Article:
Is there a Demand for Legalizing Sports Betting in Florida?

Sports betting is gaining traction in many parts of the US, with legalization being embraced in states such as New Jersey and Washington in recent years.

Florida is an interesting contrast to this trend, as the state has a complex relationship with gambling activities of all kinds, and while sports betting has yet to be legalized there, this may not be the case for too much longer.

The question, then, is whether there is sufficient demand for sports betting in Florida to make it worthy of legalization. Here is a deeper dive into this matter, which should hopefully provide a satisfactory answer to any Floridians who are hoping for a change in legislation soon.
Image Source: Pixabay

Exploring the state of play

When it comes to rules regarding Florida sports betting, explained here, there is only one exception to the otherwise blanket ban on this type of gambling activity; horse racing.

So long as you can get to one of the bricks and mortar tracks, including famous venues like the Tampa Bay Downs Racecourse, you can not only place wagers on the outcome of events happening live in person, but also on other races taking place elsewhere worldwide.

Likewise there are other kinds of gambling which are legal in certain places, such as at the handful of high profile casinos that are based on tribal land and thus exempt from other state-wide regulations.

The problem is that betting on other sporting events, and gambling of any kind in other contexts outside of regulated land-based casinos, is either explicitly prevented under state law, or exists in a grey area that can create complications for players.

Coping with losses

In terms of demand for legalizing sports betting in Florida, it is first worth looking at how lawmakers may be motivated to move forwards with this process, irrespective of the levels of interest from the broader public.

Specifically the fact that $350 million in tax revenue generated by tribal casinos is being lost annually as a result of the state’s failure to adhere to an existing agreement is leaving the public coffers considerably lighter.

This major loss, which is ongoing for the time being, is causing decision-makers to look into other ways of recouping cash from the gambling industry, and legal sports betting seems to be an obvious answer.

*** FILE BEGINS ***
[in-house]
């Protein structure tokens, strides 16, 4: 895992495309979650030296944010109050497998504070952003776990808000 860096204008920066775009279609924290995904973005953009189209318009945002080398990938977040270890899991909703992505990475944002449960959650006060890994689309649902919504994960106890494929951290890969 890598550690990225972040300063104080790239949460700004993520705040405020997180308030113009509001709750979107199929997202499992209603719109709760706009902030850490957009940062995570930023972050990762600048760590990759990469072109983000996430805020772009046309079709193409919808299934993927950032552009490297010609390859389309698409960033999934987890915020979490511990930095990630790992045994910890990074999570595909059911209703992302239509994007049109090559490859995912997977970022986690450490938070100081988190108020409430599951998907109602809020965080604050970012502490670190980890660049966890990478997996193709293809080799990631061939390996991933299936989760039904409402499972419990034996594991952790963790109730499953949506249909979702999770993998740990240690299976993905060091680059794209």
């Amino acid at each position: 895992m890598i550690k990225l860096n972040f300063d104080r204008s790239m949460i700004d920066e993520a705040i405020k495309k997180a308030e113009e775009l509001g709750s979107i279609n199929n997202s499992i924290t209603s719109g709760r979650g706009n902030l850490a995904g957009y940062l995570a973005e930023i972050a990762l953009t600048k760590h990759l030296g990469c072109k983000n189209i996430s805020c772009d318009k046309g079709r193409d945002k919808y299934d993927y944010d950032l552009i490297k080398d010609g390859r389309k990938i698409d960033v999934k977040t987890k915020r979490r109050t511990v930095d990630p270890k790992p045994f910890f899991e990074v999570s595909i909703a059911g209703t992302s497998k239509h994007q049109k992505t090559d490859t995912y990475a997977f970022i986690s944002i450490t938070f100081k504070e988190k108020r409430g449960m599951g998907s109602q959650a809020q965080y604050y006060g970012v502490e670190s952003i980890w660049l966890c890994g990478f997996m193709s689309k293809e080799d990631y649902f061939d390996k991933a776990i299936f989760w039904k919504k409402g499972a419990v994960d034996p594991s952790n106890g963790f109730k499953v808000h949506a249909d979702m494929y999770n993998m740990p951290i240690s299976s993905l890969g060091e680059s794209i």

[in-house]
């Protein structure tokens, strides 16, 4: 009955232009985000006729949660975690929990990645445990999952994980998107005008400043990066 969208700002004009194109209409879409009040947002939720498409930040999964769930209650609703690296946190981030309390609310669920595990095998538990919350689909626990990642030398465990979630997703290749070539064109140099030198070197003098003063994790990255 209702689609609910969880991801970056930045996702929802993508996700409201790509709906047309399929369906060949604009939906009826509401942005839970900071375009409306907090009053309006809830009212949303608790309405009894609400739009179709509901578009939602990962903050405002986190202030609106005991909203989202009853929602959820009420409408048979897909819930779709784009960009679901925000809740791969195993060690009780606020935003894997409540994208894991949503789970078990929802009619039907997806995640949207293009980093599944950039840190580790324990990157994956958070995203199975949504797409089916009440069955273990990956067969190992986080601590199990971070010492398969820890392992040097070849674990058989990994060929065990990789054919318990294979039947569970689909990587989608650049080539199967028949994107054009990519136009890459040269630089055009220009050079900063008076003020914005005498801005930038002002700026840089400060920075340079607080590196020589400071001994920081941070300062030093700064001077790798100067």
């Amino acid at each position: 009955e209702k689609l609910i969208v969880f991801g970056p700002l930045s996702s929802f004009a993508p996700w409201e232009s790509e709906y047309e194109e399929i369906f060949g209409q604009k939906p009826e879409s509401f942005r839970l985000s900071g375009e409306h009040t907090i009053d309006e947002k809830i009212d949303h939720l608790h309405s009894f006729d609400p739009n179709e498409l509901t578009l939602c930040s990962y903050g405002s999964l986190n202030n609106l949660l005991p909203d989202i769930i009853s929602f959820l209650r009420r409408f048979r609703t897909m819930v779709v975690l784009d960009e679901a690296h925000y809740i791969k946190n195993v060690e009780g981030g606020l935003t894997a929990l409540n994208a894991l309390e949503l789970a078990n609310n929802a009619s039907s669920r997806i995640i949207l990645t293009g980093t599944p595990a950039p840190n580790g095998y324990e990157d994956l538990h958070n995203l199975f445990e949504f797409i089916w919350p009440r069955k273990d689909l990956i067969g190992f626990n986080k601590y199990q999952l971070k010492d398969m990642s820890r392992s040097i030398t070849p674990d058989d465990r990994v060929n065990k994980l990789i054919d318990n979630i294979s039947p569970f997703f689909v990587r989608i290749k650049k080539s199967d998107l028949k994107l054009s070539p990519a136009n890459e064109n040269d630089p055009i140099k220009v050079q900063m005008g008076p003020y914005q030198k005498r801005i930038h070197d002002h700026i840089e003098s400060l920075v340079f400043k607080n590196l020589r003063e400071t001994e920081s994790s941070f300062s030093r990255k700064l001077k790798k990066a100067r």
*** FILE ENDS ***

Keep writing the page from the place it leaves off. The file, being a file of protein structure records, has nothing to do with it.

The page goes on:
Indeed sports betting could be the olive branch that legislators extend to the tribes that they have mistreated, and it may be that casinos are the first places to offer a bricks and mortar wagering experience for residents of and visitors to the state of Florida.

This is still dependent on bills being passed, and there are always opponents to the legalization of gambling activities to contend with, but it certainly seems like there is political will behind this movement, which is a step in the right direction.

The online issue

It is all well and good for state lawmakers to be incentivized to introduce sports betting at casinos, but this is not something which the vast majority of locals will be able to take advantage of on a regular basis.

This is where the call for the legalization of online sports betting services is gaining traction, and there is clear evidence that there is demand for this type of solution amongst consumers.

The most compelling reason to legalize it is that a number of sports betting sites already cater to bettors from Florida, and because there is legal ambiguity surrounding the legality of this, it is perfectly possible for people to place wagers while using sites that are based in other parts of the world.

The fact that people are willing to risk either losing cash to a sportsbook site that is not regulated by Florida’s authorities, or even suffer legal repercussions for the act of placing a bet in this way in the first place, proves that demand for legalization is strong.

Moreover, if online sports betting was brought to the table in Florida, it would be an even more potent source of tax revenue generation and could help to boost the local economy, alongside other relief efforts.

Florida could follow in the footsteps of other states and insist that only casino operators with a land-based presence were able to create online sports betting sites, which would certainly appease any tribal casinos that might have fears about losing out in the case that this market was legitimized.

The upshot of all this is that legal sports betting in Florida has never been closer to becoming a reality; the only tricky part now is predicting exactly when the change will come.